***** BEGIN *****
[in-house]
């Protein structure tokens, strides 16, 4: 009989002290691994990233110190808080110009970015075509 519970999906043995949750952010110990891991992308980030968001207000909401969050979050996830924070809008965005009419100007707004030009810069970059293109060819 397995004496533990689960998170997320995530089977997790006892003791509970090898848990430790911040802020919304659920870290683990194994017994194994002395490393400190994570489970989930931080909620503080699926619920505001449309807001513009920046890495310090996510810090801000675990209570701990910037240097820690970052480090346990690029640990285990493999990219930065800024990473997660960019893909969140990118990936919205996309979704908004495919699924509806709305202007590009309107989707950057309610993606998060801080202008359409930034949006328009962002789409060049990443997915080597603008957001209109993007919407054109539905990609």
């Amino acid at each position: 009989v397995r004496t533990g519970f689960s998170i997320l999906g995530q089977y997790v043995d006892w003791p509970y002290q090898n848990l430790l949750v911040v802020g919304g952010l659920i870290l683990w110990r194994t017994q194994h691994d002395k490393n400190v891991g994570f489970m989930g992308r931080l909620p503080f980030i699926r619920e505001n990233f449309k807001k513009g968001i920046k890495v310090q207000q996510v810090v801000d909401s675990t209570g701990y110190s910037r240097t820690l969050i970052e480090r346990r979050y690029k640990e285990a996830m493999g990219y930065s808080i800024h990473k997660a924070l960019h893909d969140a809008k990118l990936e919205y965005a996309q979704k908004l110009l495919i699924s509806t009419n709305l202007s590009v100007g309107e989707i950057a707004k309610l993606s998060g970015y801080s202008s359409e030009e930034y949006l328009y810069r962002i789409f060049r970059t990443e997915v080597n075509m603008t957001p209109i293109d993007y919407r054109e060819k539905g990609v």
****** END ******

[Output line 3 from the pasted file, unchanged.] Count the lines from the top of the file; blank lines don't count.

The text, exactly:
């Amino acid at each position: 009989v397995r004496t533990g519970f689960s998170i997320l999906g995530q089977y997790v043995d006892w003791p509970y002290q090898n848990l430790l949750v911040v802020g919304g952010l659920i870290l683990w110990r194994t017994q194994h691994d002395k490393n400190v891991g994570f489970m989930g992308r931080l909620p503080f980030i699926r619920e505001n990233f449309k807001k513009g968001i920046k890495v310090q207000q996510v810090v801000d909401s675990t209570g701990y110190s910037r240097t820690l969050i970052e480090r346990r979050y690029k640990e285990a996830m493999g990219y930065s808080i800024h990473k997660a924070l960019h893909d969140a809008k990118l990936e919205y965005a996309q979704k908004l110009l495919i699924s509806t009419n709305l202007s590009v100007g309107e989707i950057a707004k309610l993606s998060g970015y801080s202008s359409e030009e930034y949006l328009y810069r962002i789409f060049r970059t990443e997915v080597n075509m603008t957001p209109i293109d993007y919407r054109e060819k539905g990609v």